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Gleision Colliery

Cilybebyll nr Rhos
South Wales


This small pit works coal under a very steep hillside above the banks of the river Tawe in Cilybebyll near Rhos. When German mines photographer, Thomas Imgrund visited the area for the second time in 2001, he found Gleision to be one of just four examples Welsh small mines. Whereas in 1992 there were around 85 of these amazing pits operating, there were only nineteen by 1997 and into 2003. Only three of these mines - Gleision, Nant Hir, and Blaentillery No.2, have somehow managed to survive.


There is a sketchy document which talks of a Gleision Colliery in Godre'graig on an NUM organisation website. This was dated 1962, but I am not sure whether it exactly the same mine. However, the present site was certainly in production by 1980 and seems to have worked continuously ever since.

The Present

Access is by two arch girder drifts. The main drift provides the rail connection, drainage, ventilation and access for the miners. The second is not rail connected and is at right angles to the main drift. It is used for emergency egress only. They utilise a 2' gauge rail system, powered by a diesel haulage engine. Hand tramming is also used to move trams from the drift mouth to the two tipplers. Surface installations consist of a generator, mess hut, and haulage engine house, stores, coal screen and loading bay, and several old caravans.

The Workings

Following the main drift further inbye, the roadways are timber supported, and lead to the current workings, deep under the hillside. They work a modified pillar and stall system in the 2'6" Ynisarwed seam, and the coal face workers must work kneeling or laying down. The coal is cut by drilling and blasting within a stall and removing the fractured coal with picks. It is then hand filled by the miners onto a panzer converyor running down the back of the face, which takes it to the loading point in the main gate.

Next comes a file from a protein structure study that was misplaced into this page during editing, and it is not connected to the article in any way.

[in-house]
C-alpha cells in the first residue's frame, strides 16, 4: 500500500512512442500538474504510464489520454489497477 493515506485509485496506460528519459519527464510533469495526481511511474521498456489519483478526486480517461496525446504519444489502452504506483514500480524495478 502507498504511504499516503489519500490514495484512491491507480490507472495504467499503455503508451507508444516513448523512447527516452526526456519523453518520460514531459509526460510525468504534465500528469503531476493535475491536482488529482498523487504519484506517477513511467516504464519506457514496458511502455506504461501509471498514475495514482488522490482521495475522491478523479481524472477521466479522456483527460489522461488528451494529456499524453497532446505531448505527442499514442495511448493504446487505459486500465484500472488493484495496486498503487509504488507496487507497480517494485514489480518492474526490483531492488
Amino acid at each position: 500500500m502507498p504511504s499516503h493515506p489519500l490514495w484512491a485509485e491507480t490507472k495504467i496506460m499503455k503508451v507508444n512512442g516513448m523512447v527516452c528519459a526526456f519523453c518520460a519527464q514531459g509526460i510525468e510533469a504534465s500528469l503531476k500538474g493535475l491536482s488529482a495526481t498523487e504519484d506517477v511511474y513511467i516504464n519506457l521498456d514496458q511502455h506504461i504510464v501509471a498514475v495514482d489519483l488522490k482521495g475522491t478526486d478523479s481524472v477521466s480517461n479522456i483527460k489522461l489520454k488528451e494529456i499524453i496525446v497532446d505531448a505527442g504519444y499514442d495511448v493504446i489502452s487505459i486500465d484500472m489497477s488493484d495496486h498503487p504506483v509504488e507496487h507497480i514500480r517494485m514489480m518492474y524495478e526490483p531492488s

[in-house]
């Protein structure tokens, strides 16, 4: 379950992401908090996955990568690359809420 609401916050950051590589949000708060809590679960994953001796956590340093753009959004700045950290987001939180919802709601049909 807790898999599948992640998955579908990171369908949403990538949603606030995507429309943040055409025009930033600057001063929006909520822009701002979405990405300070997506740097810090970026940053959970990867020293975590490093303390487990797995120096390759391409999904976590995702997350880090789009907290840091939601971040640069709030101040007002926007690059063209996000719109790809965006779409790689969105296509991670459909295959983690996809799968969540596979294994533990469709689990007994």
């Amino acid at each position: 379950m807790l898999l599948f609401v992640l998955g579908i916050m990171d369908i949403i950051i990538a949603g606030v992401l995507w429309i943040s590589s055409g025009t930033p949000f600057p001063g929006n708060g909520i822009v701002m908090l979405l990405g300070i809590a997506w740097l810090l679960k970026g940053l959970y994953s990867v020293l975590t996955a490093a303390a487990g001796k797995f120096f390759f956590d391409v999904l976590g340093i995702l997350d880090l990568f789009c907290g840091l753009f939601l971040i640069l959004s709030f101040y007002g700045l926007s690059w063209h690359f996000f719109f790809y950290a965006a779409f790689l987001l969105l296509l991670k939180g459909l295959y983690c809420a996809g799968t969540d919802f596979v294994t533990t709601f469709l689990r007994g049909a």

Here, another miner controls the conveyors' flow into a journey of drams. When a journey of six drams is full, it is hauled from the mine and the coal processed on the surface, and the drams let back down to be refilled.


Manpower & Production

In 2001, there were about seven men at Gleisoion, including the mine owner who himself worked underground. It is a safety lamp mine with sever water problems which require the use of a powerful sump pump. The combined problems of water and gas can cause disruption to production and development. Production was about 200 tonnes per week.


We do not have access to a formal reserves statement for Gleision. The colliery owner is finding it difficult to hire fifteen tonne lorries for road haulage, which make six journeys to the pit every day. He recently applied for permission to change his haulage arrangements to twenty tonne lorries, making three trips per day, but this was refused. The fact that the colliery has managed to survive the almost complete destruction of the S.Wales small mines industry must surely mean that the pit is currently in a sound economic situation.


(The photographs used to illustrate this article were all taken using intrinsically safe equipment)
Alex Potts©2004
All photographs on this page © Thomas Imgrund



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